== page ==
Norway oil strike ends after wage agreement

By Nerijus Adomaitis
OSLO (Reuters) - Norwegian oil companies signed a collective agreement with union officials on Friday, ending a strike that threatened to cut the country's oil and gas production by nearly 25% next week, negotiators on each side told Reuters.
Brent oil prices fell more than 1% to $ 42.74 on the news.
Six offshore fields were closed on Monday, and another seven should follow in the coming days. By October 14, the oil and gas failure is expected to rise to 966,000 barrels of oil equivalent (Boed), the industry announced. [L8N2GZ15Q]
"We have a deal, there will be no (further) strike (action)," said negotiator Jan Hodneland of the Norwegian Oil and Gas Association (NOG) after the talks were over.
The Leather Union confirmed the news.
"The strike is over," said union leader Audun Ingvartsen.
Oil companies and union officials met with a government-appointed broker on Friday to try to end the 10-day strike in Western Europe's largest oil and gas producing nation.
Friday's meeting was the first with the state mediator since the September 30 strike was announced, despite informal talks taking place.
Crucially, the union said its new offshore worker agreement included provisions for farm workers in the onshore control rooms of Aker BP <AKERBP.OL> and Equinor, a key demand in Leather's strike.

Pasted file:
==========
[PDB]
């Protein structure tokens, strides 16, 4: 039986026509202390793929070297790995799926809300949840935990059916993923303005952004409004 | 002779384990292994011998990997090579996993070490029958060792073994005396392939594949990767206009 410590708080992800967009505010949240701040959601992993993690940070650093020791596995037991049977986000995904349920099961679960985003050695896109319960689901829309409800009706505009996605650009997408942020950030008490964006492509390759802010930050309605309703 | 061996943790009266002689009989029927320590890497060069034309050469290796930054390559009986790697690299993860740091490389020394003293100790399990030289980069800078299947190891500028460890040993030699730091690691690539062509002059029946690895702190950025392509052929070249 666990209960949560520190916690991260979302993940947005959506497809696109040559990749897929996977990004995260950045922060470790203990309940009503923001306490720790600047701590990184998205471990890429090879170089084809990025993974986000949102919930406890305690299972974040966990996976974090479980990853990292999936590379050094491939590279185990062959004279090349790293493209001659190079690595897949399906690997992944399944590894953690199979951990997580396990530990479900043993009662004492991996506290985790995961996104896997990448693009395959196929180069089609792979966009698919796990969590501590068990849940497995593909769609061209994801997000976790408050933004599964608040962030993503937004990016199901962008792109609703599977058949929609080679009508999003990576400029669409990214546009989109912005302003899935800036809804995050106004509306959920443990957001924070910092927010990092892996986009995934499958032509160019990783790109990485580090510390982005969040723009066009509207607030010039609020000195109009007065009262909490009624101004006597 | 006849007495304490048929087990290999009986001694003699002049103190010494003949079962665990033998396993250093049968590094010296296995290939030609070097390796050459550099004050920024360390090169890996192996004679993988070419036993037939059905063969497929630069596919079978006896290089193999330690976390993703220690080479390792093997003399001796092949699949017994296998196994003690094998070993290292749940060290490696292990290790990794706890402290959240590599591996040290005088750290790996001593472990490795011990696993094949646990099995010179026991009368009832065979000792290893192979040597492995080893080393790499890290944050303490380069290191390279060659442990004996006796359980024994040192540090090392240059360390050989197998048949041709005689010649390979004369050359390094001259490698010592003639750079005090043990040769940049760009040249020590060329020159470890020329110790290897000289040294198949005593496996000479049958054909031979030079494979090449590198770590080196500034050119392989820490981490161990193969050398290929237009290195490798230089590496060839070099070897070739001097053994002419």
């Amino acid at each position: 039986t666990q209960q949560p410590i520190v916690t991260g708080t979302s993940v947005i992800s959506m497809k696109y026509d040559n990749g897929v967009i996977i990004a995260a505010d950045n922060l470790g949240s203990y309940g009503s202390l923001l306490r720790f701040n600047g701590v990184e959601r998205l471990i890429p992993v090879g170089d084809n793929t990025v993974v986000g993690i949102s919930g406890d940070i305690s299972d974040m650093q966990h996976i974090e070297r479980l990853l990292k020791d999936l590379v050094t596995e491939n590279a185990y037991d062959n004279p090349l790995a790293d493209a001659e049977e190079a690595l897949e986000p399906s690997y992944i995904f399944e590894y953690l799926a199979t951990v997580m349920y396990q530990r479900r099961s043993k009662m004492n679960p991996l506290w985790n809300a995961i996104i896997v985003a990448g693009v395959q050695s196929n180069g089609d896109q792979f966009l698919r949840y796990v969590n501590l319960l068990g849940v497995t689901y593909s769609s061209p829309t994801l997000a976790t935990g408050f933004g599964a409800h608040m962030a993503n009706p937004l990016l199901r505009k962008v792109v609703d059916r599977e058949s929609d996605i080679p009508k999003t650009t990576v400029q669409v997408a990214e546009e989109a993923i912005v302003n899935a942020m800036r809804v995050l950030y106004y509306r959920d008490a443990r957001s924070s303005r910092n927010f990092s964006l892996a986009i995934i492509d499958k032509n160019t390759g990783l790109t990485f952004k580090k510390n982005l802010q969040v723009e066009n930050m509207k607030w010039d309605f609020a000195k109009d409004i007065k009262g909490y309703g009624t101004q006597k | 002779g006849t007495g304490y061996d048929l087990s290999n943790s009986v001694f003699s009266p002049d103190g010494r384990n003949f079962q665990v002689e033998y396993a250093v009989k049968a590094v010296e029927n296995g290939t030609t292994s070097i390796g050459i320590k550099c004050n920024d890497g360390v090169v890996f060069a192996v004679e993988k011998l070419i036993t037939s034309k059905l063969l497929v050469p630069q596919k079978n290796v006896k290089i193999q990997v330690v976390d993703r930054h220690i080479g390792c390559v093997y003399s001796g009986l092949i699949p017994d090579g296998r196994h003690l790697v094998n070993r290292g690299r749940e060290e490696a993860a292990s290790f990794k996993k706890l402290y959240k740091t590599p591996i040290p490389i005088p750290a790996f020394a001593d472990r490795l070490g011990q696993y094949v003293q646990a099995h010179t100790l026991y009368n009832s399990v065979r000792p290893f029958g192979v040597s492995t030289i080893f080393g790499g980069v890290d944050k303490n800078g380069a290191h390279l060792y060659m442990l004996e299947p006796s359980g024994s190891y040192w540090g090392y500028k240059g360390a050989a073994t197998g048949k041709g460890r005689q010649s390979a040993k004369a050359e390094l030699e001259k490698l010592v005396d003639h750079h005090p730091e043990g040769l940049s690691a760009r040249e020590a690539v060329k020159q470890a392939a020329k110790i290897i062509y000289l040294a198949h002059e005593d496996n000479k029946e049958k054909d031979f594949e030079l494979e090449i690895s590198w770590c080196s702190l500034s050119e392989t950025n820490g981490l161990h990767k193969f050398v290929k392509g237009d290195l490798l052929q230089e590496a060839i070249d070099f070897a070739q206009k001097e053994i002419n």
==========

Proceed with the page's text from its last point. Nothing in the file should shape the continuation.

The settlement also included pledges from oil companies to later sign a broader long-term agreement, the union said.
Lederne said wages will also rise, although this was in line with what other workers in the industry had received, the union said.
The NOG did not immediately comment on the agreement.
The strike's first loss of production began on October 5th and amounted to 330,000 Boed. This weekend further shutdowns are due in six fields operated by Equinor <EQNR.OL>, ConocoPhillips <COP.N> and Wintershall Dea.
Equinor's Johan Sverdrup oil field, the largest in the North Sea with a production capacity of up to 470,000 barrels per day, was due to close on October 14th due to the strike.
Norwegian oil workers are among the highest paid in Europe, but earn less than in Australia or North America, a review of the latest available data shows.

(Additional reporting by Nora Buli, writing by Gwladys Fouche and Terje Solsvik; editing by Susan Fenton and Kirsten Donovan)

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